Wednesday, December 9, 2020

"They Tell Us the Motive for This Murder"

"The Man Who Read Too Many Detective Stories."
By Henry Hasse (1913-77).
First appearance: Ellery Queen's Mystery Magazine, May 1944.

Reprinted in Ellery Queen’s Mystery Magazine ('Overseas Edition for the Armed Forces'), May 1944 and EQMM (Australia), June 1948.
Short short story (5 pages).
Online at (HERE).

     "Murder without motive doesn't make sense."

Remember MOM? Motive, Opportunity, Means? The Opportunity and the Means are obvious to everyone; it's the Motive that's causing a snag in the investigation. In this case, the apparently accidental death of old man Dollens's nephew, a cagey detective admits, "You fellows never knew it, but I'm quite a detective story addict. Yes, I know, a cop oughta know better. But I read 'em, and sometimes they give me funny ideas." And it's one of those "funny ideas" that's going to nail the murderer . . . .

Principal characters:
~ Dollens:

  "He dozed off in the library. He slept there all night. He was awakened this morning by the sound of running water. He went upstairs to find his nephew drowned in the tub."
~ Doc Prother:
  "Death by drowning, all right. Face down in the tub. Bad bruise on the forehead, caused when he fell. Might look like an accident, the kind that happens in bathrooms every day. Except . . ."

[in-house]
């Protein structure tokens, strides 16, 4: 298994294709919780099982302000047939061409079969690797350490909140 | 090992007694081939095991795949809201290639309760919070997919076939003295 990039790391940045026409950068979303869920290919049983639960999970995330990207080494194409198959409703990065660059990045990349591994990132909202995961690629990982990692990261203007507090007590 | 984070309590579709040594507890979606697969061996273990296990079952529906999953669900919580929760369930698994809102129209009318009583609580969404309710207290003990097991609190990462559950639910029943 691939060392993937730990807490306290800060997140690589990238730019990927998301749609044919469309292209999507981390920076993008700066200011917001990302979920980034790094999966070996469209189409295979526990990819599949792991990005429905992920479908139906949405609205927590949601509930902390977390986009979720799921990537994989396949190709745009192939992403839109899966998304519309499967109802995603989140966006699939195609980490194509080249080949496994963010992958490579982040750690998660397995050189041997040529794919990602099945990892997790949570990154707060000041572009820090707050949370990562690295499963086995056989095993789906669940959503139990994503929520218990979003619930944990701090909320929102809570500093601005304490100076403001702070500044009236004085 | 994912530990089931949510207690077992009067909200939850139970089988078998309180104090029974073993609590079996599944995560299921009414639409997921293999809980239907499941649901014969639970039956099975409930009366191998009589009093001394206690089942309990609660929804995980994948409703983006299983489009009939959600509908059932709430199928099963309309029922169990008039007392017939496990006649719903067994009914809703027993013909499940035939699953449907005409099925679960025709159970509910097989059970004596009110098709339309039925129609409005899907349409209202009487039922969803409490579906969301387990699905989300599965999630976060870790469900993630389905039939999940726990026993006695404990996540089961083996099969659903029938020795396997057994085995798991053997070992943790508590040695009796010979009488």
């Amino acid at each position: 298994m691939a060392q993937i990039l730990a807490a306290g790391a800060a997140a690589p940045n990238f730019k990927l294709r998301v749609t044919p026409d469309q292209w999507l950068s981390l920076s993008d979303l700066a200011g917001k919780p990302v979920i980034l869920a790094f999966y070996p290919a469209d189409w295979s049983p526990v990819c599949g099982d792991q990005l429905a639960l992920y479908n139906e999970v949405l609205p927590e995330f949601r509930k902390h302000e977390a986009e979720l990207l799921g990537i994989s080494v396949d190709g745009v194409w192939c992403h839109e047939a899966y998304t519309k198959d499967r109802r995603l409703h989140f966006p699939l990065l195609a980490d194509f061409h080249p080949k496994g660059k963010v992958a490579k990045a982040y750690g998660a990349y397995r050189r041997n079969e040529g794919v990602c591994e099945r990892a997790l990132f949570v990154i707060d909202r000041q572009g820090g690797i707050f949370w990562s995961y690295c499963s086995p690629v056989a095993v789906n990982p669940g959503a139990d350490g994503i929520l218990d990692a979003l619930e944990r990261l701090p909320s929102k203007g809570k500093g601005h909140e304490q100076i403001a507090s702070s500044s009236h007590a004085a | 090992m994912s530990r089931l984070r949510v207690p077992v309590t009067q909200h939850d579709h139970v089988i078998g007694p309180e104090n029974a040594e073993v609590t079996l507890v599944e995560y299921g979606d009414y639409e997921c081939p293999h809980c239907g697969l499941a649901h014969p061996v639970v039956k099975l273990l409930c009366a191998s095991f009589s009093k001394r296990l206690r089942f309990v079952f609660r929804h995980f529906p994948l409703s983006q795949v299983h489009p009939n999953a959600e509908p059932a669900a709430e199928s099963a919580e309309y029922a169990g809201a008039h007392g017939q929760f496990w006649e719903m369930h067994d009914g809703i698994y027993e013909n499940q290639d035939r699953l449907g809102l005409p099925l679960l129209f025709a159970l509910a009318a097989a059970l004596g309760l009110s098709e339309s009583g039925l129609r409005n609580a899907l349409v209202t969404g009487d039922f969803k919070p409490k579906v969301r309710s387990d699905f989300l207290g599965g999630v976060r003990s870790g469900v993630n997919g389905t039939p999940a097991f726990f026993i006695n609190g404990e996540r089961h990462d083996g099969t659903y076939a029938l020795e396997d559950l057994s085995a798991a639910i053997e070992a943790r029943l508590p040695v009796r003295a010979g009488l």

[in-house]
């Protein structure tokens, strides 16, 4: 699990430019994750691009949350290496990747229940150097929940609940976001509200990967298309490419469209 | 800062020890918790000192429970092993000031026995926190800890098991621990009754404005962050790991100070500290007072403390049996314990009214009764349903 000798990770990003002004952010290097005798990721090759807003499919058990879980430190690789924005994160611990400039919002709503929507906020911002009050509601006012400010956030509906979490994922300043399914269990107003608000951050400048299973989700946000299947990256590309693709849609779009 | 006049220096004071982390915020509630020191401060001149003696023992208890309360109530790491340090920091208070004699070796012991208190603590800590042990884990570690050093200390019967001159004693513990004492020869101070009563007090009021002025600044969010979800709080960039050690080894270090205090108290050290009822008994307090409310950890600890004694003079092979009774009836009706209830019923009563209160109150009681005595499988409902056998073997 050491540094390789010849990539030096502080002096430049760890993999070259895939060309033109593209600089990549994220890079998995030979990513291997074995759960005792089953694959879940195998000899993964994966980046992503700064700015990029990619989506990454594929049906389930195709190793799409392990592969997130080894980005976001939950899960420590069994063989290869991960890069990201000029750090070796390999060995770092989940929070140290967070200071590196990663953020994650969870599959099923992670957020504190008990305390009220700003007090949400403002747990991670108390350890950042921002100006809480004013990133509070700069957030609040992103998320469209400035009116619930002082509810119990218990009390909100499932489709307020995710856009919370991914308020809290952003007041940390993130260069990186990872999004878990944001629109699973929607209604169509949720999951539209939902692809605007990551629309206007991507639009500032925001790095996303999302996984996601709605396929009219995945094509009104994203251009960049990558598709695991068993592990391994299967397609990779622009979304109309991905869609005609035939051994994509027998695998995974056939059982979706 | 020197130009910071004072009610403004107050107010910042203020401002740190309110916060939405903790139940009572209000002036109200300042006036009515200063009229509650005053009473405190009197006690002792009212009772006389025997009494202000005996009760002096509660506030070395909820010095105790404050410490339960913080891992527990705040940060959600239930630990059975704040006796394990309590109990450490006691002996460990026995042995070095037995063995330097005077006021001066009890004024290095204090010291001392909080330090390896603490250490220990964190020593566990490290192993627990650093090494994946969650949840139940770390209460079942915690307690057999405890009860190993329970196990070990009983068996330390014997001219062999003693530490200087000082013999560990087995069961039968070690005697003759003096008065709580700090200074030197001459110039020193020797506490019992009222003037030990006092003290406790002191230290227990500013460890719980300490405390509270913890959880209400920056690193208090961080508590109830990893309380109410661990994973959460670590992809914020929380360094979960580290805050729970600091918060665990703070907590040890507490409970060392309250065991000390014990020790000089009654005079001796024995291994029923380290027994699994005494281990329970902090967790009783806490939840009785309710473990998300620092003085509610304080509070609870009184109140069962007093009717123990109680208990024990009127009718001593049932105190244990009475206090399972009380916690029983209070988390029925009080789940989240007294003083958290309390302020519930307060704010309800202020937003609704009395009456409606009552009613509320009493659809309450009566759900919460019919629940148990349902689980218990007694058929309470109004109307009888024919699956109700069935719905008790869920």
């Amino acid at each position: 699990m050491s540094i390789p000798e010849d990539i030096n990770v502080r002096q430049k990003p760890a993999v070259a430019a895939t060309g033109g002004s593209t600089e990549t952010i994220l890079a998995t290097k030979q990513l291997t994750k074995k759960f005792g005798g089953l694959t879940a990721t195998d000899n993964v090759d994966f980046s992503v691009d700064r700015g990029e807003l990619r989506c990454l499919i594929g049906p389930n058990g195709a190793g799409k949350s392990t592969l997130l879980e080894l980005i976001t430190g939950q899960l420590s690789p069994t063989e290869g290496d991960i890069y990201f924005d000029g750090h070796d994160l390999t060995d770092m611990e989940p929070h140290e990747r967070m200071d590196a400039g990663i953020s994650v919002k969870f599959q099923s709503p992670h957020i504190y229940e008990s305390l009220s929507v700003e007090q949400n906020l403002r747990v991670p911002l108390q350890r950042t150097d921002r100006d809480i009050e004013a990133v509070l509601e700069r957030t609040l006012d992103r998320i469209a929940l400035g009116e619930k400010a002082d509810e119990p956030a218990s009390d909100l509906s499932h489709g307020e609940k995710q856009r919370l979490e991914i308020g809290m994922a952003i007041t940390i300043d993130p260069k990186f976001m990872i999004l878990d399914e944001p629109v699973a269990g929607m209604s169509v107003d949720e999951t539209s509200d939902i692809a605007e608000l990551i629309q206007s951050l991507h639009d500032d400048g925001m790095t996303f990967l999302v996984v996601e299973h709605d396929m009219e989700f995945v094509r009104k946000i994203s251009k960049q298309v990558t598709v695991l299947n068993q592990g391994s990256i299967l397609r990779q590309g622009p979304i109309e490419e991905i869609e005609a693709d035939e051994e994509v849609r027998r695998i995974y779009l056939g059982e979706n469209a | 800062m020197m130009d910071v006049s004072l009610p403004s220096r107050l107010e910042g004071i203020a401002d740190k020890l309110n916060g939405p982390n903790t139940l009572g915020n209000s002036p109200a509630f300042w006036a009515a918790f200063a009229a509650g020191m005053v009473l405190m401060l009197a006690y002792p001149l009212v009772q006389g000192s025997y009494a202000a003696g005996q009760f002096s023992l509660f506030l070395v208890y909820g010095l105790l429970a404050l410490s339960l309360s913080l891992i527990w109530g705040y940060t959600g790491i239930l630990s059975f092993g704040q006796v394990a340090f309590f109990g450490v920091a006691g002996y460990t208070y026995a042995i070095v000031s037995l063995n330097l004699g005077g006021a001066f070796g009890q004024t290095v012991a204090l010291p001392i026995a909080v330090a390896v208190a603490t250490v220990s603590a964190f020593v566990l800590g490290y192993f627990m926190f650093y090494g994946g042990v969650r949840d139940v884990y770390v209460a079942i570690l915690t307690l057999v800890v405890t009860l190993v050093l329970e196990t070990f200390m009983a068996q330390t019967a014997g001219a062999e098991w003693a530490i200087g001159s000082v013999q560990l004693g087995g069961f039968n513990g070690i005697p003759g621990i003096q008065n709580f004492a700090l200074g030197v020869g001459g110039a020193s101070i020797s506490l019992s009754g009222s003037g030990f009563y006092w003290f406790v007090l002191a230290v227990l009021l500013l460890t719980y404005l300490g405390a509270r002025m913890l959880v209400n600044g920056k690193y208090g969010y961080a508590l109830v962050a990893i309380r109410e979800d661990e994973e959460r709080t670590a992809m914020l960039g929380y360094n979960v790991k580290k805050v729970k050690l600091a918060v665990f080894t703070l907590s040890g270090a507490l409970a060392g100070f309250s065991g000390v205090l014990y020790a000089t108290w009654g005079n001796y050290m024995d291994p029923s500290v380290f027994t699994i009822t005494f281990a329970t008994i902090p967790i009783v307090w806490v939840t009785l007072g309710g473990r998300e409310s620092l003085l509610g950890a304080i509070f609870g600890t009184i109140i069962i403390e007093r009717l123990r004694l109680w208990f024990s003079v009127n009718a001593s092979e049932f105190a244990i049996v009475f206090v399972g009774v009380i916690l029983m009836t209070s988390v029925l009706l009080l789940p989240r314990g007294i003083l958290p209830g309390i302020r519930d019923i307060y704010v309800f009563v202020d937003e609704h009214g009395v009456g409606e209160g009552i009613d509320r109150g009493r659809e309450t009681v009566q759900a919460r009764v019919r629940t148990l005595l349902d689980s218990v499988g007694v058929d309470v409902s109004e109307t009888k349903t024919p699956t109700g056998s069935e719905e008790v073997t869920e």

~ The police reporter:
  "In my capacity as police reporter I've come across some queer characters, and I saw that this old man could be more stubborn than Hancken could be tough."
~ Hancken:
  "I can't get another peep out of him, Murph."
~ Murphy:
  "But here is the prize lot of all. These are something special — extra-special."

References and resources:
- "I saw a big Morris chair": "A Morris chair is an early type of reclining chair. The design was adapted by William Morris's firm, Morris & Company, from a prototype owned by Ephraim Colman in rural Sussex, England. It was first marketed around 1866." (Wikipedia HERE).
- Henry Louis Hasse (FictionMags data) placed today's story between two SFF-nal thrillers for Planet Stories, showing his versatility with pulp genre fiction; see Wikipedia (HERE), the SFE (HERE), and the ISFDb (HERE).
- Our first encounter with Henry Hasse was "We're Friends Now," his tale about computerized detection (HERE). You might also be interested in Robert W. Lowndes's related nonfiction article, "The Futuristic Detective" (HERE) (Note: The Luminist Archives link seems to be dead at the moment).


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